Racially segregated communities in the U.S. are subjected to double the overall air pollution, five times the lead pollution, and 10 times more toxic metals pollution than more integrated communities, a study published Tuesday in Nature Communications found. “Industries such as fossil fuel, coal and other industries create toxic footprints in Black communities that exacerbate long-term health issues for Black communities,” said Abre’ Conner, the NAACP’s director of environmental and climate justice.

While the disproportionate pollution burden imposed on people of color due to systemic environmental racism is well-established, the study closely examined disparities not just between people of color and white people, but those living in segregated communities. “Studies like this one highlight how legacies of racist federal, state and municipal policies have led to current patterns of residential segregation,” Rachel Morello-Frosch, a professor at U-C Berkeley who studies how race and class are linked to air pollution risks, told the Washington Post.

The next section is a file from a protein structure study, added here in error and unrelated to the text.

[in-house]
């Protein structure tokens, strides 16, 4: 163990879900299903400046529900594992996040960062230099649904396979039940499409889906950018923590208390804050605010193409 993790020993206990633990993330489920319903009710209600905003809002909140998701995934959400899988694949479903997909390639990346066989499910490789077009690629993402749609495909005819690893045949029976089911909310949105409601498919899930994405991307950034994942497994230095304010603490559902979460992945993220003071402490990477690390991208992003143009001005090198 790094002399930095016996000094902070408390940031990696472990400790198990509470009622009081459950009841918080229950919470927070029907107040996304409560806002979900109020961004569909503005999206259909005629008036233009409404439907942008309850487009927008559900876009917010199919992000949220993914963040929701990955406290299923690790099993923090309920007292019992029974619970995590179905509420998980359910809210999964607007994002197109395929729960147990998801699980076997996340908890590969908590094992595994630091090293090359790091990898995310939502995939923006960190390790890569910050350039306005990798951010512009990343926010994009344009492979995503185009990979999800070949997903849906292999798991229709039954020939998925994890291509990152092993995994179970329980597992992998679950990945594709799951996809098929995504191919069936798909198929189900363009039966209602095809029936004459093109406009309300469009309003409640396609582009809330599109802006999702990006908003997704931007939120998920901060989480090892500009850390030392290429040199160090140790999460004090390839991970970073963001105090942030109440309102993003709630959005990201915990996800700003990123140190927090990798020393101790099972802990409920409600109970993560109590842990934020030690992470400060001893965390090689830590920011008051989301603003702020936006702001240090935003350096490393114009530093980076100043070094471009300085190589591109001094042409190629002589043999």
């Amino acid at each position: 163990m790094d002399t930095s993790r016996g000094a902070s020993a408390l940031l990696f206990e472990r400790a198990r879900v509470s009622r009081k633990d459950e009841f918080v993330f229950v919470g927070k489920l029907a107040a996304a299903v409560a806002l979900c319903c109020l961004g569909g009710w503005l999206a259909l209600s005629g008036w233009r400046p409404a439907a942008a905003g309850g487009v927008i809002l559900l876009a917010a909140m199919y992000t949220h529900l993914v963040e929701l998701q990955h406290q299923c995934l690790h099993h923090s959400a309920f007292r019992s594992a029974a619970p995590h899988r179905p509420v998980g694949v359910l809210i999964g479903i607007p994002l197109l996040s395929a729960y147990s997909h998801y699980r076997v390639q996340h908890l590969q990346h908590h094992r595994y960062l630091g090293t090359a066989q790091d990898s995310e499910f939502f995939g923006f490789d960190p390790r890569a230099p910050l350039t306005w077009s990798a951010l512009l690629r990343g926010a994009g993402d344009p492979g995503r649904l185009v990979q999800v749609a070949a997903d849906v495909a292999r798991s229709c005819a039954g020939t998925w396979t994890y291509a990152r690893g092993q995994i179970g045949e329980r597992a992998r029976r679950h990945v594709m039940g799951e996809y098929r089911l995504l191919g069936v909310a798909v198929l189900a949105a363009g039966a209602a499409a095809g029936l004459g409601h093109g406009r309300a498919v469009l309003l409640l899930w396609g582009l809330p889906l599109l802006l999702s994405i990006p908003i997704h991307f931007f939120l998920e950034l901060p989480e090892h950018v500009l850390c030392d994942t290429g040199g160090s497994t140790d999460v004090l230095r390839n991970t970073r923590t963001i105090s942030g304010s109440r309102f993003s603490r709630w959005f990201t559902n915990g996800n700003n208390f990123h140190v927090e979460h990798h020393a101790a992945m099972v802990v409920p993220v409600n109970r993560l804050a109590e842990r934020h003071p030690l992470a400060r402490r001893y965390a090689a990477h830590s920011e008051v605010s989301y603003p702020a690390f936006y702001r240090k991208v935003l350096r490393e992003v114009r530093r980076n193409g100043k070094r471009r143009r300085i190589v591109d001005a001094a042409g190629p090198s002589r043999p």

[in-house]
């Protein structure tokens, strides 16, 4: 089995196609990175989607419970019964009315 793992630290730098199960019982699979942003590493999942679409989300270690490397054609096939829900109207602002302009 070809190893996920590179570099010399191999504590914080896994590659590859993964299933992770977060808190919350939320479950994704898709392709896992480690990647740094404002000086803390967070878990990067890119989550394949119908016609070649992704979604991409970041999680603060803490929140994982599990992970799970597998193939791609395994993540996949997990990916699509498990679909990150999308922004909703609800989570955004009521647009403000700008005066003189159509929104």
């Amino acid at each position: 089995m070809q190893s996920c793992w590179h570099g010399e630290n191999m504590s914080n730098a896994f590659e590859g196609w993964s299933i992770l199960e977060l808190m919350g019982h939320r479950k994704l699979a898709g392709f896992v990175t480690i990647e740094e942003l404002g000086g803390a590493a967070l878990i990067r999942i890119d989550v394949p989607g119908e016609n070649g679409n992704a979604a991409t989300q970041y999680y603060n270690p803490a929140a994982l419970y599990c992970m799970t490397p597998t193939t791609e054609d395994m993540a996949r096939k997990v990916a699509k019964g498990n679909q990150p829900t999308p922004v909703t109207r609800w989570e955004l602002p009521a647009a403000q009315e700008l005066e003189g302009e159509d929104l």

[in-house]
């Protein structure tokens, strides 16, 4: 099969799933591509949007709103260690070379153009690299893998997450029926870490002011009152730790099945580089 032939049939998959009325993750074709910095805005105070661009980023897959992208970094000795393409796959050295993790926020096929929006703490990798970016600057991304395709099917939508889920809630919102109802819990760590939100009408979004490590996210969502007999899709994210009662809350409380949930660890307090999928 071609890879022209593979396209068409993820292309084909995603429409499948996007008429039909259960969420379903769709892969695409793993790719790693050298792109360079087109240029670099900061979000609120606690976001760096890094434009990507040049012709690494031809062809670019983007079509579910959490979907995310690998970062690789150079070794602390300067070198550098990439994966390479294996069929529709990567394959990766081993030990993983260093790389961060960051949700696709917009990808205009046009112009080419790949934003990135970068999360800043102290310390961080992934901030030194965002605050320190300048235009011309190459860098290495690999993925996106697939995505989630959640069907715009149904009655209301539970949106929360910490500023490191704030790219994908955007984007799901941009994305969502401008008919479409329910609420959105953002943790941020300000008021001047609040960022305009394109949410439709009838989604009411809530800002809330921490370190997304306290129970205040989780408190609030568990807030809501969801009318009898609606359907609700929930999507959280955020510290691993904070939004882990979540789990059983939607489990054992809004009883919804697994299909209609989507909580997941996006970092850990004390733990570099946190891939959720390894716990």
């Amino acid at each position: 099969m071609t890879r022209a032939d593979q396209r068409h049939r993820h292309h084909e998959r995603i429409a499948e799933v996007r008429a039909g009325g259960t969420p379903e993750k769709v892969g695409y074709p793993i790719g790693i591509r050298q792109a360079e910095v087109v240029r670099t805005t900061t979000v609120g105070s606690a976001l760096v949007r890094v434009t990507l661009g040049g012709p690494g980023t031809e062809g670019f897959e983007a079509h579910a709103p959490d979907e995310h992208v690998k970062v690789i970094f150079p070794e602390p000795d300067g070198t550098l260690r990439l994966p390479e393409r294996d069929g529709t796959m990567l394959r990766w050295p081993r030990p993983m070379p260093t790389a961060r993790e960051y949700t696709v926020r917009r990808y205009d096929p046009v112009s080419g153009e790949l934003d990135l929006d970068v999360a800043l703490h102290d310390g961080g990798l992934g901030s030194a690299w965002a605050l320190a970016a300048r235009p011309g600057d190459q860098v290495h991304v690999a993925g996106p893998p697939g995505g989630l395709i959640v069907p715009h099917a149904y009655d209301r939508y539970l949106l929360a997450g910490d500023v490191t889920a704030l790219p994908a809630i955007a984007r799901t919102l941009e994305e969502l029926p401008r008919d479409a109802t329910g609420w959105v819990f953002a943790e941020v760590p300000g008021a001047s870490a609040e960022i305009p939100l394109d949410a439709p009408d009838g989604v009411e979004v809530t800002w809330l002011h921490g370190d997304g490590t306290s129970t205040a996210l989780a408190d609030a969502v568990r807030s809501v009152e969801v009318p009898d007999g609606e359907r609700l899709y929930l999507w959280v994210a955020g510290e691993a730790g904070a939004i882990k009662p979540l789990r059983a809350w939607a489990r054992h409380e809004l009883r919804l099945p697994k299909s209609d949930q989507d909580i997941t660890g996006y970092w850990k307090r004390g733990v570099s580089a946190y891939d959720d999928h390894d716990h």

The study also found that not only are residents of segregated communities breathing more pollution, they’re breathing more deadly types of pollution, with higher concentrations of cancer-causing heavy metals. “We must continue to center Black communities and communities of color in any solutions and investments regarding environmental injustices,” Conner said. (Washington Post $, ABC)